The thymus has long been considered an enigmatic and mysterious organ; having suffered to some extent from a widespread notion, especially amongst those with a background in medical training, that it has only of eminent importance in early life. Indeed, this line of thinking originates from its critical role in establishing central immune tolerance in early life subsequently followed by a waning period of involution. However, an emerging body of evidence has suggested this ?dogma? is, in effect, a ?dog? in that many of the notions related to thymic function in humans are, in fact, limited in terms of their confidence as to physiological activities. Much of our understanding of the lymphatic system and its role in immunity has been based on studies of rodent models that appear to differ in considerable ways and cannot be extrapolated directly to humans. On top of this, there are clear voids in terms of the relationship between anatomy and function as well as the influences of age, sex, and race on thymic function. Hence, with this disconnect, and given the importance of the immune response to so many aspects of human disease, we believe it begs the notion of studying the anatomy of the human thymus, from normal organ donors (i.e., unaffected by thymic or immunological pathology), in an attempt to eventually impact our understanding of human disease. To be clear, in terms of targeted organs, given the role of the thymus in establishing central tolerance, there is perhaps no organ more relevant that should be subject to such anatomical investigation. Specifically, we believe a biomolecular mapping of the human thymus is essential to identify where and how human T cell selection occurs, T cell receptor (TCR) reactivities/binding avidities that pass selection or are subject to clonal deletion, and the specific regulatory elements governing T lymphocyte development prior to emigration to secondary lymphoid organs. To achieve this, we posit the following specific aims:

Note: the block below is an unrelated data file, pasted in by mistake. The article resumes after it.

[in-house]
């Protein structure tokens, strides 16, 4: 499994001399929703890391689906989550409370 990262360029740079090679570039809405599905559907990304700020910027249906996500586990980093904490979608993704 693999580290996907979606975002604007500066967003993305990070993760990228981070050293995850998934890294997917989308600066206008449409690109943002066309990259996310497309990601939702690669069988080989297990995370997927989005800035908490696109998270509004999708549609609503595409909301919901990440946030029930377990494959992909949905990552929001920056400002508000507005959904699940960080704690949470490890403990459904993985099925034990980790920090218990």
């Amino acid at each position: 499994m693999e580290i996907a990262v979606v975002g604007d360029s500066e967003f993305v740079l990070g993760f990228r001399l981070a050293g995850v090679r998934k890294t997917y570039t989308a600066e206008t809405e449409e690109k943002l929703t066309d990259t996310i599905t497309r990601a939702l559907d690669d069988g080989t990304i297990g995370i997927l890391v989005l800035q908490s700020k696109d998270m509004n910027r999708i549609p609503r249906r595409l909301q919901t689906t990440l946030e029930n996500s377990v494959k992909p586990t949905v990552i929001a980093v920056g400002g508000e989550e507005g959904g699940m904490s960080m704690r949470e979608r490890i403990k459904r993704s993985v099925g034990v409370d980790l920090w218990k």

AIM I : Establish systematic, anatomical best practices/benchmarks for collection, preservation, validation and standardization of QC protocols (SOPs) for acquiring and handling organ donor grade human thymus;
AIM II : Reconstruct the three-dimensional (3D) human thymus;
AIM III : Immunophenotype human thymus cells by fluorescence activated cell sorting (FACS). As the thymus is uniquely involved in T lymphocyte development, thymocyte and dendritic cell (DC) populations from dispersed thymus and peripheral blood mononuclear cells from the same patient will be defined by FACS and the immune repertoires compared. Isolated cell subsets will serve as the source for RNA expression profiling (AIM IVB) to guide the selection of markers used in AIMs II and IV;
and AIM I V; ultimately, to determine the molecular composition and gene expression within the normal 3D human thymus.